30 Reviews in 30 Days, Day 5 – Alan Wake (PC)

Anyone who has been paying attention knows I am a huge fan of Alan Wake. The only reason I did not give it my Game of the Year for 2010 is Mass Effect 2 came out the same year. My biggest complaint about the game was that it was only available on the 360, and I knew several people, including one Chris Maeurer, who needed to play this. That was why I was so excited to hear it was coming to PC this year, and the very day it was available on Steam, I snatched it up even though I already owned it on 360. The question is does the game translate well to PC?

Getting Reacquainted With an Old friend

Bright Falls. Not as welcoming as you might think.

The story behind Alan Wake is still as strong as ever. Alan is a renowned suspense novel writer who has not been able to write anything for two years. The strain this is putting on him is starting to affect his marriage, and so he and his wife Alice decide to take a vacation in Bright Falls, Washington to get away from it all. When Alan learns that his wife had actually hoped getting away from it all would get the creative juices flowing again, he storms out of the cabin they are renting, but he then he hears his wife scream. Alan rushes back to find something has dragged Alice into the lake. He dives in after her…

And wakes up a week later in his mangled vehicle with no recollection of how he got there or what happened during the gap in time.

From there, you are thrust into a world where darkness is a malevolent force and light is your primary weapon. As you progress, you come across manuscript pages written by Alan that he does not remember writing, and these pages give you either insight into what is happening around you or a brief glimpse of events about to come. The Darkness is taking control of many of the people of Bright Falls, and Alan must figure out how to defeat it to both survive and find his missing wife.

Some of the cut scenes are as wooden as ever.

Remedy does a fantastic job of telling the story in this game. One reason for this is the choice to make each chapter of Alan Wake play out like a mini-series, wrapping up the previous one with ending credits and starting the next one with the synopsis “previously on Alan Wake.” This cinematic approach to the story really helps draw the player in. What hinders this, however, is the animation on the cut scenes. This was a complaint on the 360 version, and it really sticks out on the PC. It’s even more noticeable as the in engine graphics have really been cleaned up in the PC version of the game. The cut scenes just stand out, and they can cause the player to lose some of the immersion. While I understand why the cut scenes were not cleaned up for the PC version, I wish they had been.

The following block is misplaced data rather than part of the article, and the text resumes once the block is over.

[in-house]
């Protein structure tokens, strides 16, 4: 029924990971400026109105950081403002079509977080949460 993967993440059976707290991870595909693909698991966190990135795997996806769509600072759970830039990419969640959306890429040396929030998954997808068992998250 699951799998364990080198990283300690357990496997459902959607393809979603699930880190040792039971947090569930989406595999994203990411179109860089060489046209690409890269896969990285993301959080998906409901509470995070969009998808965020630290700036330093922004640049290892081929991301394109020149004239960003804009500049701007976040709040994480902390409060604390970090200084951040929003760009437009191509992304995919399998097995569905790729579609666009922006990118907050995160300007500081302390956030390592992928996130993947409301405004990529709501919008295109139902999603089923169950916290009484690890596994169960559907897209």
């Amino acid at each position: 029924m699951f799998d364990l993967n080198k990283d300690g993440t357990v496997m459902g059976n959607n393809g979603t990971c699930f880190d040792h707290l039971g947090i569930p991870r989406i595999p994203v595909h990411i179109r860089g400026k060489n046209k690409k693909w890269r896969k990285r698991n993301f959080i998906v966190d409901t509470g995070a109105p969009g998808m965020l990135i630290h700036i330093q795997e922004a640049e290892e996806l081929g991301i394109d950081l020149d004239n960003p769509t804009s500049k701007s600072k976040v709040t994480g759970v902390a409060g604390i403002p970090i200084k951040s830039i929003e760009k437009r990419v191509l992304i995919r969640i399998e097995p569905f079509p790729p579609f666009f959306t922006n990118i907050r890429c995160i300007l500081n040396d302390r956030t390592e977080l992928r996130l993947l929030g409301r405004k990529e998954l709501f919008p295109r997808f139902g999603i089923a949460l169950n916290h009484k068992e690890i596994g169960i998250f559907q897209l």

The More Things Change….

The gameplay of Alan Wake is still as solid as it was on the 360, but it also has the same limitations. Now I will admit I am playing on a controller and not mouse and keyboard, so I cannot make that comparison, but as the game was originally designed with a controller in mind, it works fine. You will find yourself running (though not very far as Alan is out of shape), dodging, shining your like to burn away the Darkness from the Taken and shooting your enemies after the “shields” have been depleted. This time around, I know the game does not let you carry ammo from chapter to chapter, so I have not been as worried about conserving what I have; if the game gives me weapons and ammo to use, I use them. I still find the flares, flare gun and flashbangs are some of the most useful equipment in the game, and I save them for when I really need them.

The lighting effects looked great on 360. They look even better on PC.

Stepping back into Alan Wake is a bit disconcerting as far as gameplay goes, but that is through no fault of the game itself. The problem is Remedy really tightened the controls for Alan Wake’s American Nightmare, the stand alone XBLA title which later did come out on PC. In that game, Alan moves much more fluidly, can run more than a few feet at a time and just controls much better from a gameplay standpoint. It’s a little like going back to play the original Mass Effect after playing its sequels. It’s not that the controls for the original are bad; they are just more refined in the sequels. The same applies here, though the drop off from American Nightmare to the original is not quite as drastic as it is in the Mass Effects.

One thing that really shines through (pardon the pun) on the PC port is the lighting effects. The effects were already impressive on the 360, but with the PCs added draw distance and increased resolution, they look even better. Remedy has built an engine that really shows the transitions between light and darkness, and considering that is an integral part of the game, getting that correct was paramount. While many games are using lens flare and other artificial means to make the lighting effect more “realistic,” Remedy has found a way to make light and darkness feel almost alive. I have not seen another game where the lighting looks this good.

Still a Great Game

While some of the experience of Alan Wake may have diminished a bit over time, the overall game is still phenomenal. The story is unlike any I have ever played, with only Spec Ops: The Line coming close to dethroning it for the best game narative in my opinion. While an improvement in a few areas would have been nice, it is still something PC players should really experience for themselves. Alan Wake on PC gets a 9 out of 10.

Eric Bouchard

I am the Senior Editor and current Admin for Everyday Gamers as well as the primary editor of the podcast. While I tend to gravitate towards shooters or RPGs, I will play any genre of game which catches my eye.

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